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Halloween Candy Injuries


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10/23/2012
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halloween candy injuries

Negligent manufacturing has been known to cause children to be injured by Halloween candies. This can happen from contaminated candy or candy shapes that are choking hazards. Raleigh personal injury attorneys at Brent Adams & Associates help innocent victims who were injured due to no fault of their own. Two years ago a Halloween candy recall scared many families. It was 2010 when Raisinets and Mega Pops Lollipops were recalled due to possible traces of metal.

 

Manufacturers need to be held accountable for negligent production methods, however, manufacturers are sometimes completely innocent, and candy may be tampered with by someone as a joke or act of cruelty.

 

Raleigh personal injury attorneys with Brent Adams & Associates created a list of ways for you and your family to stay safe and prevent injuries at Halloween. If you are concerned about candy your children have ingested and you think the manufacturer is at fault, contact our Raleigh injury lawyers for a free consultation. Share these post with your friends to help keep them safe too:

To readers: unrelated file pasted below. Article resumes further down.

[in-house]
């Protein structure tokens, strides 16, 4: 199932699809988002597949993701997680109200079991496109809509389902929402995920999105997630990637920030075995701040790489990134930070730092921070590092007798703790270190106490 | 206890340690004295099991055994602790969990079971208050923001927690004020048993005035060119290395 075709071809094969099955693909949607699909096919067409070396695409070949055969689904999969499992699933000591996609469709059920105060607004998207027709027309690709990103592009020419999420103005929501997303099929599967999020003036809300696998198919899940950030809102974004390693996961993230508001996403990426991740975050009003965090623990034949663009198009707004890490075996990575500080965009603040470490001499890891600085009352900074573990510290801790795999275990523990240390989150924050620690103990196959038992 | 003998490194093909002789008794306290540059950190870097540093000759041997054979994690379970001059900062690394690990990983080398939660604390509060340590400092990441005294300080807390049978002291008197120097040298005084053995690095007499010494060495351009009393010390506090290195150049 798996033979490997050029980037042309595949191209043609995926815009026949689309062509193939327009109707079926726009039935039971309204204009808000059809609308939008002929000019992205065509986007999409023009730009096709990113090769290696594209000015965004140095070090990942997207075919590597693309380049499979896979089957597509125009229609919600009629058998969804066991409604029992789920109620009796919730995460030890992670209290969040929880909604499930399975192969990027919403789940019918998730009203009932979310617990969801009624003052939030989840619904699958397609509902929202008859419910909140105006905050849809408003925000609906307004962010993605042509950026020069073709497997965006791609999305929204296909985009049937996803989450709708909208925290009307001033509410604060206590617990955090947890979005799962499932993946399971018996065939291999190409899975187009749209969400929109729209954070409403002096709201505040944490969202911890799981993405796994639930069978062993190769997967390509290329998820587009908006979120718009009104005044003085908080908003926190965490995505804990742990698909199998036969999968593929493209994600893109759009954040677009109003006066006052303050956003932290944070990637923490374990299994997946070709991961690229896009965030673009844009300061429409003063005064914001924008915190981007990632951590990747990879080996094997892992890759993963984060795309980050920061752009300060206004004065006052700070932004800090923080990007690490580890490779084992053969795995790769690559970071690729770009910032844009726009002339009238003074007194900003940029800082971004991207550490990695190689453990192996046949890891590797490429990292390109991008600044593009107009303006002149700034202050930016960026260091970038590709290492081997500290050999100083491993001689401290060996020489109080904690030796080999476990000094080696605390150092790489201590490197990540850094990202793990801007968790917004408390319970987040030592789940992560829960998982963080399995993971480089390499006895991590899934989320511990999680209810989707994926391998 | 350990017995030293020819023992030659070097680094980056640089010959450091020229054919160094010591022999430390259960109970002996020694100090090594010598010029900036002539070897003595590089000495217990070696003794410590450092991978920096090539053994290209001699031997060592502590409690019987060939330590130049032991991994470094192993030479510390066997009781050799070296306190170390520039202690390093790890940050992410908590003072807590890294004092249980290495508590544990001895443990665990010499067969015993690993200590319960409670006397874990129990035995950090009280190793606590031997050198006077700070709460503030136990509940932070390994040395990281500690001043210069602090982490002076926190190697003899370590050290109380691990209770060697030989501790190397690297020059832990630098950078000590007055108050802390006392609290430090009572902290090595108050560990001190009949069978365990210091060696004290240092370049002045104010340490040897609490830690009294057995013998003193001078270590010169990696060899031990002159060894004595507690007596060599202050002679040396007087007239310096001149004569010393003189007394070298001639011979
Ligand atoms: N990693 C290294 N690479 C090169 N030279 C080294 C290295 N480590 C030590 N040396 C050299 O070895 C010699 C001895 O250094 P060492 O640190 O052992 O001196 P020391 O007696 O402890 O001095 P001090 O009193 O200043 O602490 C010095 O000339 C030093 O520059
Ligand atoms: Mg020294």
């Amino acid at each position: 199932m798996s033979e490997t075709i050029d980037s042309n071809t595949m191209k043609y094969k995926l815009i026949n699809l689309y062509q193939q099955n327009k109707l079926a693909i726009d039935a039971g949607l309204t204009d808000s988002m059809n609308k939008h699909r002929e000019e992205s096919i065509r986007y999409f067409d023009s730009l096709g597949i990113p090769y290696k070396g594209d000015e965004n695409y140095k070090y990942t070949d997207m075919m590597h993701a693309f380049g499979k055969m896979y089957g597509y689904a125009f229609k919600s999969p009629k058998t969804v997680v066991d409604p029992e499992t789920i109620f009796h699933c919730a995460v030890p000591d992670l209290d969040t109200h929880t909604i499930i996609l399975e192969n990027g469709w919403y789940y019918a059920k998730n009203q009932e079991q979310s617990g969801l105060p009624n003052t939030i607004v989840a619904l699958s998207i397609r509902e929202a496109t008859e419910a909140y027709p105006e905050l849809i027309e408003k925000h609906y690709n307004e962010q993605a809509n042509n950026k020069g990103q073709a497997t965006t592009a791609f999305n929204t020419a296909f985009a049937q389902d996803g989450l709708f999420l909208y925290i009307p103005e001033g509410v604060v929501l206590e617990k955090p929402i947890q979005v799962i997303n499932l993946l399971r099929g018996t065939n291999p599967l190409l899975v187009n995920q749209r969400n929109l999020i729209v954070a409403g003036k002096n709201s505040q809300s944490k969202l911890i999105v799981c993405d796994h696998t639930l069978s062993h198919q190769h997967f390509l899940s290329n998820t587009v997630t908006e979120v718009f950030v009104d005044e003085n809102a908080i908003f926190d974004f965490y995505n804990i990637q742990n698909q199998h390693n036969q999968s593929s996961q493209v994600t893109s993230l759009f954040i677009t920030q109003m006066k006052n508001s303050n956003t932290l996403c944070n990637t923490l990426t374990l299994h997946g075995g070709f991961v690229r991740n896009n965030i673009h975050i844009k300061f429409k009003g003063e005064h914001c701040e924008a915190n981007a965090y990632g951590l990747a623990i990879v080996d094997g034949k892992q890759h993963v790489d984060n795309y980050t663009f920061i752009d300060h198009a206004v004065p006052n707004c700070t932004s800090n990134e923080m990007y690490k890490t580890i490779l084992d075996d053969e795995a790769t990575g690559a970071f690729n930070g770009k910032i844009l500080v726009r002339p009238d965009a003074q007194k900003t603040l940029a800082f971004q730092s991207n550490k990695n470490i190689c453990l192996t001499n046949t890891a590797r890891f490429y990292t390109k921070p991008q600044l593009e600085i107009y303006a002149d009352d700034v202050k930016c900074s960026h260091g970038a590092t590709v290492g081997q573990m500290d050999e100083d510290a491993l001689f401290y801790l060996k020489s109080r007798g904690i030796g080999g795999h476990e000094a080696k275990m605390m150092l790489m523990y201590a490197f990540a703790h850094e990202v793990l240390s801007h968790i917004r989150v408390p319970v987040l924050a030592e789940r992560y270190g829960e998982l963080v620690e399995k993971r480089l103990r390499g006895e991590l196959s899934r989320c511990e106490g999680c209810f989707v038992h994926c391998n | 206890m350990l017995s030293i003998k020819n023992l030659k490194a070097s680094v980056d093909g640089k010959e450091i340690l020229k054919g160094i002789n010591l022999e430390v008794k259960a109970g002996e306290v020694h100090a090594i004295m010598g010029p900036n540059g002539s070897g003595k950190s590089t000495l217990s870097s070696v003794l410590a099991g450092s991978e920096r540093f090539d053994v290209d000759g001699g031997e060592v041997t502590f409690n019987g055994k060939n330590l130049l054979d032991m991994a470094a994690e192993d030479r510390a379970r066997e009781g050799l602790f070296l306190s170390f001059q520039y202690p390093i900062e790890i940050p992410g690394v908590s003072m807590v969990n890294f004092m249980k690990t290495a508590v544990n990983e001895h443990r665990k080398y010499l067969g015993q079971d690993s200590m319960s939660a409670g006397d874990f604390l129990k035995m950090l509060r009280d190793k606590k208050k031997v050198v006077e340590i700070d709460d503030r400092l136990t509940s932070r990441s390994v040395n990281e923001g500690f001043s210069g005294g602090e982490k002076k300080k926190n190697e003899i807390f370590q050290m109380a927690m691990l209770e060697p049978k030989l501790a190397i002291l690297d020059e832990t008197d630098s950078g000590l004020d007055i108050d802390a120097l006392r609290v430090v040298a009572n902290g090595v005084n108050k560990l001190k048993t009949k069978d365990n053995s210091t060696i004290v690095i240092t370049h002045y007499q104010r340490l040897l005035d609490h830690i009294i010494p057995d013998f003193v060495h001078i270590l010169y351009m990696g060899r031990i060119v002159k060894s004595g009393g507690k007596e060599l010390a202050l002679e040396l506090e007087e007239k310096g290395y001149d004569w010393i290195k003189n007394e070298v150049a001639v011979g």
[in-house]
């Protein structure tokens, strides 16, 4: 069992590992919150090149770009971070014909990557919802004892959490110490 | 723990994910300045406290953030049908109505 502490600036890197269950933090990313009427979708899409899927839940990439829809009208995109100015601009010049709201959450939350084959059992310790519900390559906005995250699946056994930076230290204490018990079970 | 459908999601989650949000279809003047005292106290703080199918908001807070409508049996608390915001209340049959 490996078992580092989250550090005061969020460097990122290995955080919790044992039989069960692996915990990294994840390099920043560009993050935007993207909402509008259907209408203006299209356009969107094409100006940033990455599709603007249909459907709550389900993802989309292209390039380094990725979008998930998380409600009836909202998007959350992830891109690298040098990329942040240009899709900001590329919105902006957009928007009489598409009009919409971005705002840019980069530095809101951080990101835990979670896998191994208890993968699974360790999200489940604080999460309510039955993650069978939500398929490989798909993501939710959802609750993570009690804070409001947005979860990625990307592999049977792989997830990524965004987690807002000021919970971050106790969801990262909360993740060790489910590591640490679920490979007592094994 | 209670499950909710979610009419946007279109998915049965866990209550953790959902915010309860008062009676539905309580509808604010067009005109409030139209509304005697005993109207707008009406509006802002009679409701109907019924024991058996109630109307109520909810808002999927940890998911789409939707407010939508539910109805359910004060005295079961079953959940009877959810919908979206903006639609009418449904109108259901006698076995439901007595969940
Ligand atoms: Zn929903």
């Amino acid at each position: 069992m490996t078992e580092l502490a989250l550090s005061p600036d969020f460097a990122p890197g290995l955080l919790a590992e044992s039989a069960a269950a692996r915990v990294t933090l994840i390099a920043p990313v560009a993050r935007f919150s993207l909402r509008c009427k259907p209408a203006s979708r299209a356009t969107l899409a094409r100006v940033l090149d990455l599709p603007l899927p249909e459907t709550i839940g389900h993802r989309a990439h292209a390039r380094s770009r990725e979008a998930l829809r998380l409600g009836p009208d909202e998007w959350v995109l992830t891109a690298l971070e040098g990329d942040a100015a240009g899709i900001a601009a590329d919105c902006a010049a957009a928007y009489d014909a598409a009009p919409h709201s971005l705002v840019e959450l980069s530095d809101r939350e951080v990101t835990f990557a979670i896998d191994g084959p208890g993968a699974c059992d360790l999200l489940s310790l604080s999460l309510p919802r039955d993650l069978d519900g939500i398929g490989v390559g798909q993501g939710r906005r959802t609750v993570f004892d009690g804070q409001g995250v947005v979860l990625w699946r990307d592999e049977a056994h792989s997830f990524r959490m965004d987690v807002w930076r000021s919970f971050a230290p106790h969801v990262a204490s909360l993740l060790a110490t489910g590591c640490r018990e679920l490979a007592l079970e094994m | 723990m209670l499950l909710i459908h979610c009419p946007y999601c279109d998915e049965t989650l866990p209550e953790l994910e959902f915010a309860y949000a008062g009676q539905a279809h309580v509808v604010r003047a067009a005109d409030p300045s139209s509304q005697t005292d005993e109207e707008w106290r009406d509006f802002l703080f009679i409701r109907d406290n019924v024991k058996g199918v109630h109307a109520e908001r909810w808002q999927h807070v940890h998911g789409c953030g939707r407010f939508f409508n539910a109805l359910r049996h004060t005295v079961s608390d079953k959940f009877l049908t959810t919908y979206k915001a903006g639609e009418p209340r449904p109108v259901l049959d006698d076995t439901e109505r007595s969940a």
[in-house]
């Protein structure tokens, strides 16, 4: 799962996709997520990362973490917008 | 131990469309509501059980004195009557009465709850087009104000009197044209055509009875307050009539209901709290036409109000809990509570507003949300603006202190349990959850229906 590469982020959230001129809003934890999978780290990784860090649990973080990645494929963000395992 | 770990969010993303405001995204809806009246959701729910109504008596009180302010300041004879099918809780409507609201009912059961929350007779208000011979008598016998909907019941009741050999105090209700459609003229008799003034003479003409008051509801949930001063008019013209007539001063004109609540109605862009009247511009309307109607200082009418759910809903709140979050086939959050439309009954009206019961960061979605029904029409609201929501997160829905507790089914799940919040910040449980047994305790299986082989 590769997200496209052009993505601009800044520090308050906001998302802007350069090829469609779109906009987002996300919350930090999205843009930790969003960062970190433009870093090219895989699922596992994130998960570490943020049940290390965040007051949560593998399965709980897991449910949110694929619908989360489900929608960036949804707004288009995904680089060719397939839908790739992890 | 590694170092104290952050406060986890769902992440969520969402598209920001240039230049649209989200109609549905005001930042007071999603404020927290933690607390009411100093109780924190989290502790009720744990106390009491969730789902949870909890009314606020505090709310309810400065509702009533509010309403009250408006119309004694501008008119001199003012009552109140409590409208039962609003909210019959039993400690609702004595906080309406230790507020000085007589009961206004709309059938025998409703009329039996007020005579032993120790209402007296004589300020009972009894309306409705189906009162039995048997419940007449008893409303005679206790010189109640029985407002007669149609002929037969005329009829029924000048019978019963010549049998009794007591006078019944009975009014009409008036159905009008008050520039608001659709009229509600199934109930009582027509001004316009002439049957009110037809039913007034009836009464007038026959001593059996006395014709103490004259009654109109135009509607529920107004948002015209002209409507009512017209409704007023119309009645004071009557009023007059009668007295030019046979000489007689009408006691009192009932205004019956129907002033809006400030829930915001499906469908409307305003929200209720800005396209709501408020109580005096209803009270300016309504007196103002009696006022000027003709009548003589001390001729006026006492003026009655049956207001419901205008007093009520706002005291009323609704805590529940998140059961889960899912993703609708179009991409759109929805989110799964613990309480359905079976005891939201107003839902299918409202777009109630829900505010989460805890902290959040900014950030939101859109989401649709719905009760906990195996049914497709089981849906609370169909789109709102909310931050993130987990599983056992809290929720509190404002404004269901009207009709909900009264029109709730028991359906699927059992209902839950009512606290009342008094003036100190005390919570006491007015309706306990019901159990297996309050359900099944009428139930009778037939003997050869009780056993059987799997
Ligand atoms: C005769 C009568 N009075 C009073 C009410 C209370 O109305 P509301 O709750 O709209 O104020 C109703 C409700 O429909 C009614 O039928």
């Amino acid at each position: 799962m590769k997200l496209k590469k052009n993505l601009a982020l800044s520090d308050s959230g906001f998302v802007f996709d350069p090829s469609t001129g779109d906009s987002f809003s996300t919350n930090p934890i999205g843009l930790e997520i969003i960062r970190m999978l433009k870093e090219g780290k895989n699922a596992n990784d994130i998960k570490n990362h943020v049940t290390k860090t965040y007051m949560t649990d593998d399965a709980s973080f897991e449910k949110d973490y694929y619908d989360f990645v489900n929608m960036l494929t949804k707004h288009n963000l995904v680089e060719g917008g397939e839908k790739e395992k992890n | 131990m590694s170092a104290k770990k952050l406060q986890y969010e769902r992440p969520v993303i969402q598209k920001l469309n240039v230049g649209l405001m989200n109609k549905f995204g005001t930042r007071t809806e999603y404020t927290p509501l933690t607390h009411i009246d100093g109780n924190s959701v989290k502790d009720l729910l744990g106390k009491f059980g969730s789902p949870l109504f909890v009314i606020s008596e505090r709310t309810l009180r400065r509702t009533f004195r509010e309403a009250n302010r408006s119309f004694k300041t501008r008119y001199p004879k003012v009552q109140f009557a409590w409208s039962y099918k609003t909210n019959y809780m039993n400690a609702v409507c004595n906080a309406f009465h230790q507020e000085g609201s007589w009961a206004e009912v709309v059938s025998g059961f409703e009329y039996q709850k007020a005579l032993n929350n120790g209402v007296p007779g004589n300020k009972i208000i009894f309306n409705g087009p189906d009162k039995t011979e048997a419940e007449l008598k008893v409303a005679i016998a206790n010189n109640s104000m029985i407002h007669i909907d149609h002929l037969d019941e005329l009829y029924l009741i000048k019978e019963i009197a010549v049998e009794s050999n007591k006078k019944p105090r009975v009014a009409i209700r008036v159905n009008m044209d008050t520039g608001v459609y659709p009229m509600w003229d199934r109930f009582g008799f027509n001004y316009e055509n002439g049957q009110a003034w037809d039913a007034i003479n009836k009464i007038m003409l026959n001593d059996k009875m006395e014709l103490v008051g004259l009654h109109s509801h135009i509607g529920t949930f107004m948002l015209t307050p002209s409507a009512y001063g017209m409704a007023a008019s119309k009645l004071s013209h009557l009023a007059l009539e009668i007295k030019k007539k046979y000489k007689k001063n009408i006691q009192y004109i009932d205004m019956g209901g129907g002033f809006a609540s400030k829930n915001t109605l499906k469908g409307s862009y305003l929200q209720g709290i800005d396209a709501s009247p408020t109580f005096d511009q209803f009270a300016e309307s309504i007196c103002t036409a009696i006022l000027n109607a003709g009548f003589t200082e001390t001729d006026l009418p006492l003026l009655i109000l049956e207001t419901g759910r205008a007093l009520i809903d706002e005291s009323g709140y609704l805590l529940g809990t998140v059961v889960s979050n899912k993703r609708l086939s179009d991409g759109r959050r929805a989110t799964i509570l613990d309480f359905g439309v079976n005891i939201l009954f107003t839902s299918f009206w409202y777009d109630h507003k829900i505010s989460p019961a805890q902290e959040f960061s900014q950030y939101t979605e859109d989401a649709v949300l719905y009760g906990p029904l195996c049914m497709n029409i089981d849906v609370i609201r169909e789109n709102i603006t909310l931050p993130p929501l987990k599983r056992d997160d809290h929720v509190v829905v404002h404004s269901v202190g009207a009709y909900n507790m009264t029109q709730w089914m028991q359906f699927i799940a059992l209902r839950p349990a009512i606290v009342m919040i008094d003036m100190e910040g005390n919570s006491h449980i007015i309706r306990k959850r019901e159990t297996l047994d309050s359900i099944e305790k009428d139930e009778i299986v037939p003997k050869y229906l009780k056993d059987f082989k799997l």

3 Tips for a Safe Halloween

 

  1. Limit access to candy. According to TIME Magazine, the most common cause of discomfort on Halloween is eating too much candy. Experts recommend that parents provide a full dinner to children before they go trick-or-treating to prevent upset stomachs.
  2. Supervise children with food allergies. Parents of children with peanut allergies and other food allergies on Halloween are not worried about the quantity as much as what’s inside the candy itself.
  3. Educate children on Halloween hazards. Halloween comes with its own set of common injuries from non-edible festive tricks and treats: Halloween vandals who throw eggs have been known to cause eye injuries upon impact or stray shell pieces lodging in the eye.


Category: Accident Attorney


1 Comments to "Halloween Candy Injuries"

Another tip would be to instruct children not to eat the candy until they get home. This allows parents to eliminate any candy that may pose choking dangers to younger children.
JP
Posted by John Perkins on October 29, 2012 at 01:47 PM

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